Viewers are familiar with 90 Day Fiance villains, with scammers, with fame-seekers, and more.
Season 9 of the franchise’s flagship series has offered something a little new.
Bilal Hazziez and Patrick Mendes are both men of means, driving nice cars and living in expensive houses.
Both of their houses have come under scrutiny from fans for being, well, colorless bleachcore decorations.
On Season 9, Episode 10, someone finally said it.
Thais Ramone had gone from one home with fiance Patrick Mendes (and his brother, John) to another.
Both homes boasted the same aesthetic: bland, minimalist whitescapes where any mime would feel at home.
Okay, to briefly backtrack, Patrick — like Bilal — is a refreshing change of pace for the franchise.
The hunky weightlifter is a regional manager for a security company, and makes a considerable amount of money.
Though he does not drive a car made by a reputable company, his home is genuinely a nice one.
The interior is also genuinely nice.
Despite Patrick and John’s “bro” vibes, the first house that we saw them in did not feel like a bachelor pad.
It looked like a nice, upper-middle-class to upper-class residence. And yet …
Well, there’s not much going for it from the perspective of decor. Everything is the same white and gray.
We can more than understand not painting a home that you intend to later sell.
However, we can also understand Thais’ frustration — not only with the endless blank walls, but her lack of input.
When Patrick, Thais, and John moved to Dallas, they were in a new house, but the same situation.
Once gain, Thais found herself in house that looks sterile and lacking in personality.
And yet again, she had no input over any part of it — not the house, not the furniture, not the decor.
Thais did not buy the home. She cannot even work in the US yet.
But when Patrick invited her to live with him and be his wife, he signed up to be her partner.
That means compromise. It also means caring about her feelings. To his credit, he does.
When Patrick and Thais went to a high-end furniture shop, however, Patrick said “no” to almost everything.
The sales clerk had to put on a couples counseling act just to sell one vase — their new home’s first splash of color.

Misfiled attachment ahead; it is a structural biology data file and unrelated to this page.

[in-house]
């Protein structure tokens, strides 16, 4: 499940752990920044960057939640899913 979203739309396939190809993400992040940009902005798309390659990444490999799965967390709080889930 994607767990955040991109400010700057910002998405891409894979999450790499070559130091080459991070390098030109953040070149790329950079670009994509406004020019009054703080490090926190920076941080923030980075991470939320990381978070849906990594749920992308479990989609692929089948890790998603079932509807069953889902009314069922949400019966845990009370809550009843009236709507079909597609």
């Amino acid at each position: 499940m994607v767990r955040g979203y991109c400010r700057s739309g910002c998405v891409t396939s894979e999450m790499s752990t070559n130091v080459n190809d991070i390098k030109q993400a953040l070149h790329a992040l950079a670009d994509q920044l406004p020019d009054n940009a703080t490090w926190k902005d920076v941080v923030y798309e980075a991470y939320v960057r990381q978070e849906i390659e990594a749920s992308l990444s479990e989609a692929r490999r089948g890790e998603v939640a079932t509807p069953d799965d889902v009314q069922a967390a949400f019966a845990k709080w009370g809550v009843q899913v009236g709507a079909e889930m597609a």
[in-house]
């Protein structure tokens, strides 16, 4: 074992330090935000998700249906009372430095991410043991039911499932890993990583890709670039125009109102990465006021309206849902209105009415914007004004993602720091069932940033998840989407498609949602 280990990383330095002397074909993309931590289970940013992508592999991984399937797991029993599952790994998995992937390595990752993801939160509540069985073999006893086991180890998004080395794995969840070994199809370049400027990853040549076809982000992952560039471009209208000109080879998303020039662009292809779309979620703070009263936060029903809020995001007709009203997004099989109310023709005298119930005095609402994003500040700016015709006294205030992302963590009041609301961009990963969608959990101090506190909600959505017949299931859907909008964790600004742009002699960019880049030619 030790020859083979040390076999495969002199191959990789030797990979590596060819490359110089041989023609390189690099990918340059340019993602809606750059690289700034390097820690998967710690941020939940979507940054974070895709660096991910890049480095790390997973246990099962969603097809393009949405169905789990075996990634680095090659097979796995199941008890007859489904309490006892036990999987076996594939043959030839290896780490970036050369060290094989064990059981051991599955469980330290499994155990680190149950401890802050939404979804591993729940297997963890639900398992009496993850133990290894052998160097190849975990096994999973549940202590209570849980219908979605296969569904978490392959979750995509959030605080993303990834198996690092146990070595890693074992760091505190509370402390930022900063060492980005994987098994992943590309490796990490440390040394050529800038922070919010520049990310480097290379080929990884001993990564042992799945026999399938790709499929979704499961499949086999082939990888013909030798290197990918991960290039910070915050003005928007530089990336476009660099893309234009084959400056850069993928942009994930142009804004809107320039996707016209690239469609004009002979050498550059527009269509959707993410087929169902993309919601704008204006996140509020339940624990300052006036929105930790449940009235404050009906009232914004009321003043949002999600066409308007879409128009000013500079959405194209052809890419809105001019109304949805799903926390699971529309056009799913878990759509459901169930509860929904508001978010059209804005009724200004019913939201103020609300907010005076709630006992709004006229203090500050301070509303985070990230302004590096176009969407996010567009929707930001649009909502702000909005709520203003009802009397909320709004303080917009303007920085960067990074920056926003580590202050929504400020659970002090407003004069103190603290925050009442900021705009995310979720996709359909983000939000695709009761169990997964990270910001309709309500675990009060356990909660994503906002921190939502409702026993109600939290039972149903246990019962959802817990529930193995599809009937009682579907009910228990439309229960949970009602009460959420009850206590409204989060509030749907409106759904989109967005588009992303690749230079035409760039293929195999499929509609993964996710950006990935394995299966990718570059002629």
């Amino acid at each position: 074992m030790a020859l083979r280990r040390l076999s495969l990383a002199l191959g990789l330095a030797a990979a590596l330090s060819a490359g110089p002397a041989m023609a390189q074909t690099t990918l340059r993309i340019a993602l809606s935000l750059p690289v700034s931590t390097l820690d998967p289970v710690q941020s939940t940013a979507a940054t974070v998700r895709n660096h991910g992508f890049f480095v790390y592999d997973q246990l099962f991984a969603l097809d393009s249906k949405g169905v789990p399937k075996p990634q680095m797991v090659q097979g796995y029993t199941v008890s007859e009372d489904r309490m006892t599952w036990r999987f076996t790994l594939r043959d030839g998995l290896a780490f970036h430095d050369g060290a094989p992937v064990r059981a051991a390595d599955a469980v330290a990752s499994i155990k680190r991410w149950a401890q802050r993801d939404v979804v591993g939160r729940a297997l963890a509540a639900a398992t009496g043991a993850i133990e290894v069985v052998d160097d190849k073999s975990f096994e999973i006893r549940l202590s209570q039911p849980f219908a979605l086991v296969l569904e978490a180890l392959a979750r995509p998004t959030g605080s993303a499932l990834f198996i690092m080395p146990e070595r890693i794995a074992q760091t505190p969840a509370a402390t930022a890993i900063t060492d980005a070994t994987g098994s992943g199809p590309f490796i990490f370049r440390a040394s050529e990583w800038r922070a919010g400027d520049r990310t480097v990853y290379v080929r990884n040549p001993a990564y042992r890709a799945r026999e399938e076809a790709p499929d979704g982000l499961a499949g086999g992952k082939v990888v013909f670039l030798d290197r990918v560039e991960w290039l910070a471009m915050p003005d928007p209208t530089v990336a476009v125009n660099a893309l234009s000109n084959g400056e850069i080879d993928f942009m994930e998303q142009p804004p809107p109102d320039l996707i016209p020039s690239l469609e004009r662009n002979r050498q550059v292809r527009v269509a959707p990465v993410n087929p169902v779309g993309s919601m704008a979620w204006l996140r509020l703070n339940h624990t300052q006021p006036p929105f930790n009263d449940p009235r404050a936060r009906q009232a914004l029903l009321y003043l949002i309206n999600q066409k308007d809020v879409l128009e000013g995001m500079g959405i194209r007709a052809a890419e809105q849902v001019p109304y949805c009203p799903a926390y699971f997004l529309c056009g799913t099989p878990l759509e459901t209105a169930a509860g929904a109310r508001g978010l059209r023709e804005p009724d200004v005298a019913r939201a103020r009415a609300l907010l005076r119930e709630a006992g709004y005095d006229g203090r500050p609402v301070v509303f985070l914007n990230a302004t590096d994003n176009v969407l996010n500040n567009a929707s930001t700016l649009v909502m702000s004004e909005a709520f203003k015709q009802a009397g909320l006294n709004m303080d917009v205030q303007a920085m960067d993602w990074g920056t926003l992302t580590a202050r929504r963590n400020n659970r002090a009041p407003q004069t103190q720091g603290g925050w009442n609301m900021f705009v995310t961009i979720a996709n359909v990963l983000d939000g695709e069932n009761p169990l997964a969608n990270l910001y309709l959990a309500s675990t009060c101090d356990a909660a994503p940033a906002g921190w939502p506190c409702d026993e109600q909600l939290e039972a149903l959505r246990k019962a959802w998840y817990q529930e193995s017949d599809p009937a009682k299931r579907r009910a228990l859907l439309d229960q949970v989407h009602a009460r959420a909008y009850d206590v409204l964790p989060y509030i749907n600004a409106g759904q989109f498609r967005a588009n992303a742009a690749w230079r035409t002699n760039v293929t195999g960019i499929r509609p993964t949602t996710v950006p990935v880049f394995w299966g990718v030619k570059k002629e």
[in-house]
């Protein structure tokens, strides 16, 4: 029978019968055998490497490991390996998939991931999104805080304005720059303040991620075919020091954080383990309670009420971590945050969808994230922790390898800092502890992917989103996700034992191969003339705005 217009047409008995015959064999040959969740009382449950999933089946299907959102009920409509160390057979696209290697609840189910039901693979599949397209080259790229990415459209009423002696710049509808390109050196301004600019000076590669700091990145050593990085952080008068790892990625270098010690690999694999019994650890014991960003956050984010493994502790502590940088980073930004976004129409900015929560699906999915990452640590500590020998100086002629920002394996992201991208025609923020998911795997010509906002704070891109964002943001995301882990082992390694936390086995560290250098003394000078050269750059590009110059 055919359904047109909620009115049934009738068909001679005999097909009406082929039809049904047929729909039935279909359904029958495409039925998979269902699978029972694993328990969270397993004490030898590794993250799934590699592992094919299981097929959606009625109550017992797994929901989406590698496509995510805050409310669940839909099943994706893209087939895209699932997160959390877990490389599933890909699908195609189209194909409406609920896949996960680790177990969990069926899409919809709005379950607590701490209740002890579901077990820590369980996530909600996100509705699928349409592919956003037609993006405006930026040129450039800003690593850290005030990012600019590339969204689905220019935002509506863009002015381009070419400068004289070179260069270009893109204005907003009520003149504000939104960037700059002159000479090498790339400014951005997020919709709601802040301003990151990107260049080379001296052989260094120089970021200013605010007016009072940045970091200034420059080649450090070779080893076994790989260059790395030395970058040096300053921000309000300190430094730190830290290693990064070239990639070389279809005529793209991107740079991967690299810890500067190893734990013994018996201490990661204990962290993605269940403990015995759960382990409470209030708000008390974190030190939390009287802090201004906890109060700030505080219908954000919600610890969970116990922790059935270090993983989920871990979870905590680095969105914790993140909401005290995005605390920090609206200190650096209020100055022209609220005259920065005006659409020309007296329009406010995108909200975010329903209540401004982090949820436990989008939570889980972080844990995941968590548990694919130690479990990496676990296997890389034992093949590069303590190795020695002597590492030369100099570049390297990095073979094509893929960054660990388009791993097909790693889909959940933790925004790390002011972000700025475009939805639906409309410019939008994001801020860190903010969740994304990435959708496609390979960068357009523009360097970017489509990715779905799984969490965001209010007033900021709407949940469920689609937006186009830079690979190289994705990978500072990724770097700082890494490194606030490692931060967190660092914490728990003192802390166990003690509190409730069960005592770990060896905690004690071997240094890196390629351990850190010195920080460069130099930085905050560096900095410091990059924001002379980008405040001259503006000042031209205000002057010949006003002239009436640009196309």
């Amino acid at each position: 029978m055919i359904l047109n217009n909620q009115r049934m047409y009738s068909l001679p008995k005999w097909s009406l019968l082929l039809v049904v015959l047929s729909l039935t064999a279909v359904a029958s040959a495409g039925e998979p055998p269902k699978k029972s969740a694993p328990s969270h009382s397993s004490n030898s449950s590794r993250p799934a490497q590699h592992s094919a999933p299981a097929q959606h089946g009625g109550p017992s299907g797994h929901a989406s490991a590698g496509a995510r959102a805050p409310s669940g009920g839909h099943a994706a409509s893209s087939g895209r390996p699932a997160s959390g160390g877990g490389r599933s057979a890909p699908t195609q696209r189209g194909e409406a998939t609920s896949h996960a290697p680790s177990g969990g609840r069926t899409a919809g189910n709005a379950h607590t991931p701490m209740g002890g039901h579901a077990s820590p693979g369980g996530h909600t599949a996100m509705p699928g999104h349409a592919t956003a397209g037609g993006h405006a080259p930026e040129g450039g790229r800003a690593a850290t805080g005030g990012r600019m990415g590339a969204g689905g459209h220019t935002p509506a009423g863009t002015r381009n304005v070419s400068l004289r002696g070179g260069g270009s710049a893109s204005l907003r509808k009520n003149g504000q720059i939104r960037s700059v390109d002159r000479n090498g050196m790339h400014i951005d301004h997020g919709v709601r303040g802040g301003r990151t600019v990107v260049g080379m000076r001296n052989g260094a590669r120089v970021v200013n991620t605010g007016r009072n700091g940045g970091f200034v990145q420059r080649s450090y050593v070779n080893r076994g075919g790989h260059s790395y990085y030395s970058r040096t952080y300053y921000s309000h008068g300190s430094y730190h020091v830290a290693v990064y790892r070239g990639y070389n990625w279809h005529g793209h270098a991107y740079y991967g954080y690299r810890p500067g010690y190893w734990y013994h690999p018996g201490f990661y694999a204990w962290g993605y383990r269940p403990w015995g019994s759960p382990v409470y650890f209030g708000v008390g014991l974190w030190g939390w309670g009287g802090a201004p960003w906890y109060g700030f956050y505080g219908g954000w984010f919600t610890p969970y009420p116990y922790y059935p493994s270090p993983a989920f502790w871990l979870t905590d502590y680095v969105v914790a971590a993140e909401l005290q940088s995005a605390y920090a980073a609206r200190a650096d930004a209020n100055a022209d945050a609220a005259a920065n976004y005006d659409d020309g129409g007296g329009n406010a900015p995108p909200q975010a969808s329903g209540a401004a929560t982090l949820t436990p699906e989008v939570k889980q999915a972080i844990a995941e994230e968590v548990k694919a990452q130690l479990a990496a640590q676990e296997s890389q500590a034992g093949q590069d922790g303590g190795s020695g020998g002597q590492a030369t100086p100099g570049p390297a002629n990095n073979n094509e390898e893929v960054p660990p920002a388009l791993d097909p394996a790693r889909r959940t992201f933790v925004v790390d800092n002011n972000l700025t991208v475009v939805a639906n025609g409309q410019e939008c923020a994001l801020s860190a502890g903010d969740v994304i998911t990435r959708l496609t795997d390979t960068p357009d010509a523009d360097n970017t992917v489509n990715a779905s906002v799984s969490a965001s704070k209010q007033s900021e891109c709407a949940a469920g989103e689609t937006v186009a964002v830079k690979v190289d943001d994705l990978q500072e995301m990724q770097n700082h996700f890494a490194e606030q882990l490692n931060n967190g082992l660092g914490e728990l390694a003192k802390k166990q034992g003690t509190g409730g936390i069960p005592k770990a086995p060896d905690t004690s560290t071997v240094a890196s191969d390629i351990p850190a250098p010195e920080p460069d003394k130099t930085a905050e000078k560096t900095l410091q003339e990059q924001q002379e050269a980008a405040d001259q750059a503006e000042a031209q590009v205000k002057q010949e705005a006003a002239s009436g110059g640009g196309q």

Patrick confessed that he actually likes the colorless mime aesthetic, that it’s not just out of convenience or disinterest.
He also admitted that there was more to it, stemming from his childhood of extreme poverty.
In Patrick’s mind, buying decorations that will not serve a practical purpose is … difficult.
He also has trouble opening up emotionally, which means that his discomfort turns into hostility. That’s not easy.
Patrick has emotional baggage. And everyone is entitled to their personal sense of taste, however bad.
The key for him and for Thais is learning to compromise and communicate honestly.
If Patrick doesn’t want to buy a bunch of paintings, fine — how about if he and Thais buy a magenta chair or a periwinkle ottoman?
On its own, Patrick’s home would just be a Kardashianesque footnote in the storyline.
Patrick and Thais seem to be fundamentally good people who have some issues to work out before they marry.
They clearly love each other, and we are rooting for them. But … Patrick is not alone.
Bilal Hazziez is also a successful man who grew up without money and now has a large, nice home.
Like Patrick, however, Bilal has cultivated a very deliberate aesthetic with … little to no color.
Bilal is very particular about how his home looks, right down to how throw pillows are arranged. If he wanted color, he’d have it.
Unlike Patrick Mendes , Bilal Hazziez has not received any on-camera blowback from his partner about his monochromatic residence.
Perhaps Shaeeda Sween enjoys the same aesthetic taste. It’s possible!
Alternatively, the psychological thriller that he’s putting her through may have her too on edge to comment on the decor.
Do Bilal Hazziez and Patrick Mendes see these easily stained, blank canvas approaches to interior decorating as status symbols?
Alternatively, does the uniformity and order of these large spaces provide a sense of comfort after their humble childhoods?
Whatever it is, we kind of hope to hear them talk about it at the Tell All, which likely filmed in mid-June.
Whatever the underlying psychology or bleak rich-people fashion trends at work, these are their homes to decorate.
Our thoughts on these whiteout color schemes don’t matter. Their respective partners are another story.
Most people only live in landlord white houses because they’re renting. Thais, at least, would like to bring her home to life.